Viola selkirkii (Great-spurred Violet)
|Also known as:||Selkirk's Violet|
|Habitat:||part shade, shade; cool, moist woods and ravines|
|Plant height:||2 to 6 inches|
|Wetland Indicator Status:||none|
|MN county distribution (click map to enlarge):|
|National distribution (click map to enlarge):|
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Single flower at the end of a hairless stem. Flowers are about ½ inch across, blue-violet, with 5 petals, the 2 side petals hairless at the base (beardless), the lower petal white at the base with dark purple lines that act as nectar guides.
The lower petal ends in a large spur at the back, about ¼ inch long and rather broad. The 5 sepals are sharply pointed and tinged reddish purple. Petal-less, self-pollinating (cleistogamous) flowers on erect stems develop after the blue-violet flowers finish blooming.
Leaves and stems:
Leaves are all basal, broadly heart-shaped, pointed or rounded at the tip, with scalloped edges and a deep, narrow gap (sinus) between the basal lobes. The lobes often touch or overlap. The upper leaf surface is hairy, the lower surface and leaf stalk are hairless. Leaves are about 1 inch long at flowering time, growing larger as the plant matures. The flowering stem is often tinged red and is leafless but with scale-like bracts on the upper half.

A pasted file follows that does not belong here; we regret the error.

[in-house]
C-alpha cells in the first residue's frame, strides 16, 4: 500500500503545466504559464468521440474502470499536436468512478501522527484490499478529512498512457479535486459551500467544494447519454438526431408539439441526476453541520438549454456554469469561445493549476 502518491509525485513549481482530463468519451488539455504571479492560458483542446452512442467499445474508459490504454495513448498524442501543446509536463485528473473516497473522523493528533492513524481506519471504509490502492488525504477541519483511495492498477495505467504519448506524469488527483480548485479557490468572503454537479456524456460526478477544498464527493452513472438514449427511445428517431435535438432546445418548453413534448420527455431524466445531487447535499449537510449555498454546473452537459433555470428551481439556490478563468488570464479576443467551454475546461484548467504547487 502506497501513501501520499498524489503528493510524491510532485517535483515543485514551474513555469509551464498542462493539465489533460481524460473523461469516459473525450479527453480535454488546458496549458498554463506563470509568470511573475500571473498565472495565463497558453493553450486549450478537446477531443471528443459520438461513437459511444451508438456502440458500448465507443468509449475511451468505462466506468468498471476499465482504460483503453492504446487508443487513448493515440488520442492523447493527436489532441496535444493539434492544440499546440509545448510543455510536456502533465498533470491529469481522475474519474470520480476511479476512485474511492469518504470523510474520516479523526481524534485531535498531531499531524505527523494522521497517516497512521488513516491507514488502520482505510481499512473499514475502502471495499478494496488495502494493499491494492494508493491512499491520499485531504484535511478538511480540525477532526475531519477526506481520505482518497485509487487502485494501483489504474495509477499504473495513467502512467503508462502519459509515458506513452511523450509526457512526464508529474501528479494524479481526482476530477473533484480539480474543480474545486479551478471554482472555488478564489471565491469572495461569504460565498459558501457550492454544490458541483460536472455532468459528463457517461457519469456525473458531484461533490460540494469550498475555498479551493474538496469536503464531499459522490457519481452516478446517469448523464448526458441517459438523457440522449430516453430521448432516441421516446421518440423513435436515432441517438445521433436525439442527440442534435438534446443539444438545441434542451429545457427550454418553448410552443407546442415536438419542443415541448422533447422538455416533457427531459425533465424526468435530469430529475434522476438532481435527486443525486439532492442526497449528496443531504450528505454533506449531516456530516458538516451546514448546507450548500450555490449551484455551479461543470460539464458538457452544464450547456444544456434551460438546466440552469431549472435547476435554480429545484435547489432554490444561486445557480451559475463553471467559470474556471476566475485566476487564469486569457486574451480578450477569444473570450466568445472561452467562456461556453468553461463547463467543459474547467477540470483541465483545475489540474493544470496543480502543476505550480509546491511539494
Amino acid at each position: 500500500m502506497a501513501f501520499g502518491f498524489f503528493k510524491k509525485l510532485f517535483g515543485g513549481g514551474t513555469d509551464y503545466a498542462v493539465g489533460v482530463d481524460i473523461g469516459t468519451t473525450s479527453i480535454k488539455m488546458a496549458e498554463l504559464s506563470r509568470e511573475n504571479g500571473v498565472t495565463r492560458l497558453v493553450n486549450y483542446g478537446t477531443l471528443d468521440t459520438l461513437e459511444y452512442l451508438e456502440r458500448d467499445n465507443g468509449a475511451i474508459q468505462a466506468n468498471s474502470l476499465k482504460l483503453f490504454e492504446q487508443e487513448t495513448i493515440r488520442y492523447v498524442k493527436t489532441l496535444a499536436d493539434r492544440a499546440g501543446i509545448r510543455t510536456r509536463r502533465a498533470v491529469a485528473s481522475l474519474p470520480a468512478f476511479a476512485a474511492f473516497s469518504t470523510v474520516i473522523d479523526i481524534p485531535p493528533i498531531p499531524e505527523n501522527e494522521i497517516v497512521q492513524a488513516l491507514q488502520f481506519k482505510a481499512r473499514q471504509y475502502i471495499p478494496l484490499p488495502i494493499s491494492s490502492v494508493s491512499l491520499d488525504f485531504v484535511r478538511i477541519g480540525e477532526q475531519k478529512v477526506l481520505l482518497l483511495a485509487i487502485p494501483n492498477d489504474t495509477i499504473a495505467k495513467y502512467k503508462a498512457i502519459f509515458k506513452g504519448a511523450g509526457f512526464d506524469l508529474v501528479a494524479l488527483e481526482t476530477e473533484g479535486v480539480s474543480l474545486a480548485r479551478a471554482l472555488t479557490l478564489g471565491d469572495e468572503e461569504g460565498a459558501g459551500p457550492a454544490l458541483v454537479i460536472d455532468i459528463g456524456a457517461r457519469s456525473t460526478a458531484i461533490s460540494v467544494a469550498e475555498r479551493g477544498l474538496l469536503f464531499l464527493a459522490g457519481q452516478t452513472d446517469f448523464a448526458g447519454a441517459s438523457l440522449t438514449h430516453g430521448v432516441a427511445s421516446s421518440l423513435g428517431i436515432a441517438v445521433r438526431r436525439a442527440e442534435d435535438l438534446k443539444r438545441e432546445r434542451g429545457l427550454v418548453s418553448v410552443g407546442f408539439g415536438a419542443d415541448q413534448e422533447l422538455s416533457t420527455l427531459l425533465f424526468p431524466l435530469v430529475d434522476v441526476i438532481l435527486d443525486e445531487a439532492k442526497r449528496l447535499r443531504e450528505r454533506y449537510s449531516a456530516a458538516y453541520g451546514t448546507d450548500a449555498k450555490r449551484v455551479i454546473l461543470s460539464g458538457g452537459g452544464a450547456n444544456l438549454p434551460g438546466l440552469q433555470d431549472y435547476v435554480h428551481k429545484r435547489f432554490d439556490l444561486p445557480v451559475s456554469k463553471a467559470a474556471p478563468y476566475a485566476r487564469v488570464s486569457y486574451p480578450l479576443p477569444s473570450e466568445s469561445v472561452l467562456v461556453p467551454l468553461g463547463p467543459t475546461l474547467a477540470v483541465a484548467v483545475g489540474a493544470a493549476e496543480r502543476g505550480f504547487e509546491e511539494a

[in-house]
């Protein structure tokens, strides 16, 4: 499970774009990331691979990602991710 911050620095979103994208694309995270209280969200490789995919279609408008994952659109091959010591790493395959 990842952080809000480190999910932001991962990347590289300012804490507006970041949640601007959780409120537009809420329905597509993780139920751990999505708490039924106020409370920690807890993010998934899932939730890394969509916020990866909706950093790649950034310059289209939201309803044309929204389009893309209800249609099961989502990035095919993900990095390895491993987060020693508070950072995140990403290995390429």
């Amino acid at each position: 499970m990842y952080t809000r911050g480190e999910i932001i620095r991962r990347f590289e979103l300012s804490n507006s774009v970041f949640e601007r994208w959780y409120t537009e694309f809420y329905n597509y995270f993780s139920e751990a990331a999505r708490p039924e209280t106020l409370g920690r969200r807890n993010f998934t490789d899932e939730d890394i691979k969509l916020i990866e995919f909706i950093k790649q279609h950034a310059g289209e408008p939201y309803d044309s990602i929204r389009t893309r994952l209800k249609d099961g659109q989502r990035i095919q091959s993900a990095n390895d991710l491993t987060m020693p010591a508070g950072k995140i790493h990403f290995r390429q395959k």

Distinguishing the blue/purple violets can be challenging. Things to look at are whether the flowers are bearded, whether there are leaves on the flowering stem, whether leaves are hairy and to what degree, and the general shape of the leaves. Great-spurred Violet has fairly distinctive leaves that are basal only, hairy only on the upper surface and have the deep, narrow sinus at the base, the 2 basal lobes often touching or overlapping even when the leaves are flattened. It is also the only beardless blue/purple violet in Minnesota with heart-shaped leaves, though violets are known to hybridize like crazy and it's possible some offspring of a mixed marriage may have some or all of these characteristics. Habitat can be another indicator, with Great-spurred Violet typically found in cool, moist woods and ravines, often growing in moss-covered crevices or on rotting logs.
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Photos by K. Chayka and Peter M. Dziuk taken in Aitkin County.
Have you seen this plant in Minnesota, or have any other comments about it?